The Third Wee Toon Poker Tournament threw the usual twists and turns into the melting pot but it was David Wood who took victory after being so close in the previous two tournaments. Defeating Stewart Wareham in the Head's Up David was obviously delighted to add a well deserved victory to his already successful year and cement his place in the history books.
With the build up to this Tournament having been prevalent in most people's minds for the past few weeks, it was with a huge sense of relief to get the talking over with and get down to the action on the tables.
With eleven players making themselves available the contestants were split over two tables. Taking their places at Table One were a couple of new players, keeping the action fresh and exciting. Stuart Hall took up the Dealer's position in his first ever game, followed by Steven Wood, David Wood, Martin Coffield, Grant McGeachy making his first appearance at WTPT and John Woodford.
Seated at Table Two were Alan Goddard, Kim Wareham, Paul Brodie, Stewart Wareham and Robbie Judge giving Table Two a strong sense of experienced players battling for a chance at the Top Table.
With Table Two having one less player than Table One it was going to prove even tougher for the players to qualify from this table, and things became even harder when Tournament II winner Paul Brodie came storming out of the gates taking several early hands and establishing a sizeable chip lead over his opponents. Using his chip count to raise out his competitors meant a lot of hands were falling his way and as play progressed he stretched even further out in front putting the pressure on those trying to keep up.
Meanwhile on Table One it was an excellent start for first time player Stuart Hall, who took the game in his stride and managed to amass a chip lead over his more experienced rivals. So much so that even early on Tournament I winner Martin Coffield found himself All-in against John Woodford hoping to double through. Unfortunately Martin ran into a Flush compared to his straight and the first casualty of the night was handed the booby prize of the candy bracelet. I have a feeling that this one will not be cherished so fondly as the one he received last winter!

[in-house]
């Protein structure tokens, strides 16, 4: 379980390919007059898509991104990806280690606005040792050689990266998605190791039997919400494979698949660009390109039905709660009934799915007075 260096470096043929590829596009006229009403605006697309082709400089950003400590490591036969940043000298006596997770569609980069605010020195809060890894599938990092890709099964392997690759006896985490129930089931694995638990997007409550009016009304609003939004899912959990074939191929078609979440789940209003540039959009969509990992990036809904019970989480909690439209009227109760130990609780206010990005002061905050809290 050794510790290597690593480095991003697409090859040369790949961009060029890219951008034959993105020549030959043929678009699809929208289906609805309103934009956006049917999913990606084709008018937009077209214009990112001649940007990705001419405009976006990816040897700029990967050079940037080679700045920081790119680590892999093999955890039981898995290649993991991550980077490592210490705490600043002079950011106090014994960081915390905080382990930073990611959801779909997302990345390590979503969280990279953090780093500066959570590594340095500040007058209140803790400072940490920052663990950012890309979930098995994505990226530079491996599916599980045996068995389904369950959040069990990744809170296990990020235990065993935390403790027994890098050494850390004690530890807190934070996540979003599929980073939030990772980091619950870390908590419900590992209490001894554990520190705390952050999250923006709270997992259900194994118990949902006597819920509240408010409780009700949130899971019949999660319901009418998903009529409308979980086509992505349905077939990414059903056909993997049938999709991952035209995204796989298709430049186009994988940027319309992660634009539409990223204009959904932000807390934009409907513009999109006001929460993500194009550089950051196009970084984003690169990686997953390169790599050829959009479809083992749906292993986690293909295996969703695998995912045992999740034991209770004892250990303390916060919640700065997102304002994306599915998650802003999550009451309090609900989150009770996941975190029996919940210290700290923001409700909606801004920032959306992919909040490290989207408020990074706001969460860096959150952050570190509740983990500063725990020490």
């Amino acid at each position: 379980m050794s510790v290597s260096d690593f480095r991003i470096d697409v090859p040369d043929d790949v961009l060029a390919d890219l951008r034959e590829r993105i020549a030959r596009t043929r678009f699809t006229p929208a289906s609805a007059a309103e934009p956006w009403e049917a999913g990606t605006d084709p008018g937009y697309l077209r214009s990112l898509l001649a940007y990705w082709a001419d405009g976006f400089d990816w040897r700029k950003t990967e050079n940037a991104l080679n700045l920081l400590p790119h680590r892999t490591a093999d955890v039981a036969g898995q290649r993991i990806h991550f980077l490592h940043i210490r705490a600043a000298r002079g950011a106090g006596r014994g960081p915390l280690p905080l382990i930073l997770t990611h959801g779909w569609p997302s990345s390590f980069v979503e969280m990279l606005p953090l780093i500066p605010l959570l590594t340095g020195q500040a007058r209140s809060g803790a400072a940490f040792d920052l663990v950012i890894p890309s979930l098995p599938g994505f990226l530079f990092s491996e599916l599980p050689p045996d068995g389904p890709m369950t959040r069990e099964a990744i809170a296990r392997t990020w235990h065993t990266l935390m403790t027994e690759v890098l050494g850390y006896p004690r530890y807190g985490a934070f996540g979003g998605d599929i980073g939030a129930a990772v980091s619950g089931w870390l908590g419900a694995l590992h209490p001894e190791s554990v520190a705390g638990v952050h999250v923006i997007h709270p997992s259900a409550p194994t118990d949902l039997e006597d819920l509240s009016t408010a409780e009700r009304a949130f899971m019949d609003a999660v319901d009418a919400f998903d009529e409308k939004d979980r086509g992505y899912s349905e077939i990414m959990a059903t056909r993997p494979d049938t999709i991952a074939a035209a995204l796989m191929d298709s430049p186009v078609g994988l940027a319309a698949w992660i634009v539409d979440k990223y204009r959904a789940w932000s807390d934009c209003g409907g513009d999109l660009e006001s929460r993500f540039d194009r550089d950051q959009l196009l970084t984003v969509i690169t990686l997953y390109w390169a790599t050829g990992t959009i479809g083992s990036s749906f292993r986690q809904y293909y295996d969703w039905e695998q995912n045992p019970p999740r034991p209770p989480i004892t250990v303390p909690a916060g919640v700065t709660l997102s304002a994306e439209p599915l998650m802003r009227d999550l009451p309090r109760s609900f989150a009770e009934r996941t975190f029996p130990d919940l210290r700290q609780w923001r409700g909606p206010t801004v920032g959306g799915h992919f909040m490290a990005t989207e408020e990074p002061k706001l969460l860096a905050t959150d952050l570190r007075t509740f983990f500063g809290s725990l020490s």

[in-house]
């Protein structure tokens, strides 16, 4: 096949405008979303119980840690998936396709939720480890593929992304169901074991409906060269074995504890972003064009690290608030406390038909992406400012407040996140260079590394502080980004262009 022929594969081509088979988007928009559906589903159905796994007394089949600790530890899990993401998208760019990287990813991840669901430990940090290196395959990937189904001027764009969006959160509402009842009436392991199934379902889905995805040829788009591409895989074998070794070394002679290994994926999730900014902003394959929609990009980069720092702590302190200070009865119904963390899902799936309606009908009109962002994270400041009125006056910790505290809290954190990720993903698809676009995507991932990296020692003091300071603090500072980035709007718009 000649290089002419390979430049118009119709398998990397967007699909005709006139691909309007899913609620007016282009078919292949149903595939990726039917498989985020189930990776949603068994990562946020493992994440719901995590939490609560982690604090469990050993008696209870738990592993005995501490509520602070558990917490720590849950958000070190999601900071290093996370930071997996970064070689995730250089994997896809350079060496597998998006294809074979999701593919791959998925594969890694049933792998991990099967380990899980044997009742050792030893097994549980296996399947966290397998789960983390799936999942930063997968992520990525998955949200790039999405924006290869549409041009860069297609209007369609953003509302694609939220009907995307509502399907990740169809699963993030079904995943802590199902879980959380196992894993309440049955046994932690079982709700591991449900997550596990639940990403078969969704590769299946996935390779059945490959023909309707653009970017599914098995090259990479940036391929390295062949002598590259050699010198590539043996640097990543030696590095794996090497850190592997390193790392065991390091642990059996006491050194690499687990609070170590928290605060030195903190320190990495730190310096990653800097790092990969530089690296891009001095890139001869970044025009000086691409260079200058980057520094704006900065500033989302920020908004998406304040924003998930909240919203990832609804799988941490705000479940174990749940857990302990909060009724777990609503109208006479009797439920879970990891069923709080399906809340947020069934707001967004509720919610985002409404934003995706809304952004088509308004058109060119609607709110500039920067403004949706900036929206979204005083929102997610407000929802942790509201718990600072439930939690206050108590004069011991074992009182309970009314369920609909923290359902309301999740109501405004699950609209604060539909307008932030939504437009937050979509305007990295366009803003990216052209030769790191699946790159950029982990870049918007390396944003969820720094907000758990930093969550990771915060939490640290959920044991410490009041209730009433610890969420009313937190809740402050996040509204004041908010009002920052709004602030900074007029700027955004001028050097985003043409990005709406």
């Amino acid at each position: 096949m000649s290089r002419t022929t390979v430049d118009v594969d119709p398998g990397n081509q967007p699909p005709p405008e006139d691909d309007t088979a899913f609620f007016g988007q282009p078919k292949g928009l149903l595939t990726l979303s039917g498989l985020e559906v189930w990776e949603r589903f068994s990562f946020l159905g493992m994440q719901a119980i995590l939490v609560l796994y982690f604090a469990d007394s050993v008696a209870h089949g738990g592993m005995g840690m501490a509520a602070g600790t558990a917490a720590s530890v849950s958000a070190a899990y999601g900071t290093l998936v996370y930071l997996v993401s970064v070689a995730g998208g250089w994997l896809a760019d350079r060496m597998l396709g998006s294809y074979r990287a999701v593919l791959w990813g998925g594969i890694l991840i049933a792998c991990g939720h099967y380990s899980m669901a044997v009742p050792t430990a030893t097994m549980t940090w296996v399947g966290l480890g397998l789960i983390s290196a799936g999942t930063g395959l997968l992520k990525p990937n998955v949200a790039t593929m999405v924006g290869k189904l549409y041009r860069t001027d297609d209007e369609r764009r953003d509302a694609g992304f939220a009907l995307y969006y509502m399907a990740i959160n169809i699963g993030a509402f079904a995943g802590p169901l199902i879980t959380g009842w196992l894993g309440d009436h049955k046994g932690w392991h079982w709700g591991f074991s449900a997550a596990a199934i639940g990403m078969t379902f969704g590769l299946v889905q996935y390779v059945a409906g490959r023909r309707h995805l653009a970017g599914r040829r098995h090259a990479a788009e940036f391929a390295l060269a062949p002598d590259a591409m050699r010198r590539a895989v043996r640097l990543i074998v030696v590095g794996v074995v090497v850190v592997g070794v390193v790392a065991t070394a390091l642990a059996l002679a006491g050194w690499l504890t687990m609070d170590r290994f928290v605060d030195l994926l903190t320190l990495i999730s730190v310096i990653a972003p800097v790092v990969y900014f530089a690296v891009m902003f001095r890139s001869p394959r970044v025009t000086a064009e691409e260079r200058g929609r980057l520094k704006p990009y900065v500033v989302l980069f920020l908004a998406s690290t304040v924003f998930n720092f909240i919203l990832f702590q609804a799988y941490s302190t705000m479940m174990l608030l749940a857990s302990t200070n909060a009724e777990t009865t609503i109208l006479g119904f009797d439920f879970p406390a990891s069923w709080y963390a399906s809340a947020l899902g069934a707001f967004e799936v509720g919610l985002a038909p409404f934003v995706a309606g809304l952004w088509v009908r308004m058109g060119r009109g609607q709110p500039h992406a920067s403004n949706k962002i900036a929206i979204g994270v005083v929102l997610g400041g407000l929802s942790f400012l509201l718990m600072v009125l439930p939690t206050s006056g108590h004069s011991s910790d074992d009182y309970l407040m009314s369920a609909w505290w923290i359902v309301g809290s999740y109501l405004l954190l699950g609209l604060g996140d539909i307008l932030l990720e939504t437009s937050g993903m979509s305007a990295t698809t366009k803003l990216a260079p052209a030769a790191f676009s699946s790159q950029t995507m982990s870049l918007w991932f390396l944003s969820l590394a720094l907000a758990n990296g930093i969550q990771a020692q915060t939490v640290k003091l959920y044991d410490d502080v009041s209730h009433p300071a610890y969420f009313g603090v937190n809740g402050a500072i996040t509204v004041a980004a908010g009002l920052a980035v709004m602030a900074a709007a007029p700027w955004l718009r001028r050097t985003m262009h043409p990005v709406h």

Back at Table Two things were hotting up with Poli so dominant all other players were struggling to continue with the blinds beginning to rise. Alan Goddard found himself facing Stewart in an all-in call and was disappointed to see Stewart pull Paired Aces after the Flop against his pocket pair Kings and he was next to join Martin on the sidelines.
Soon after this Kim found herself going all-in, hoping to double through and secure her place for a few more hands; but once again it was Stewart who accepted the challenge. Both players had Aces but Stewarts better kicker held out and Kim's good play in recent games deserted her at the crucial moment.
Then in an amazing twist of fate chip leader from Table One Stuart was moved over to Table Two, thus Paul now had a serious challenge on his hands for top spot. And as the Community cards unfolded on Stuarts first hand at the new table, Paul and Stuart checked, raised and counter raised all the way to the River. It was at this point that Paul put the new player on the spot calling all-in and forcing him to make a momentous decision. He decided to call and Poli looked exasperated as he could only turn Ace High and feared his hopes would be severely dented. But Stuart had misread the hand and had only made King High when he thought he might have had a Straight! Paul was obviously ecstatic at knocking out a well stacked opponent and putting his own chip count into orbit!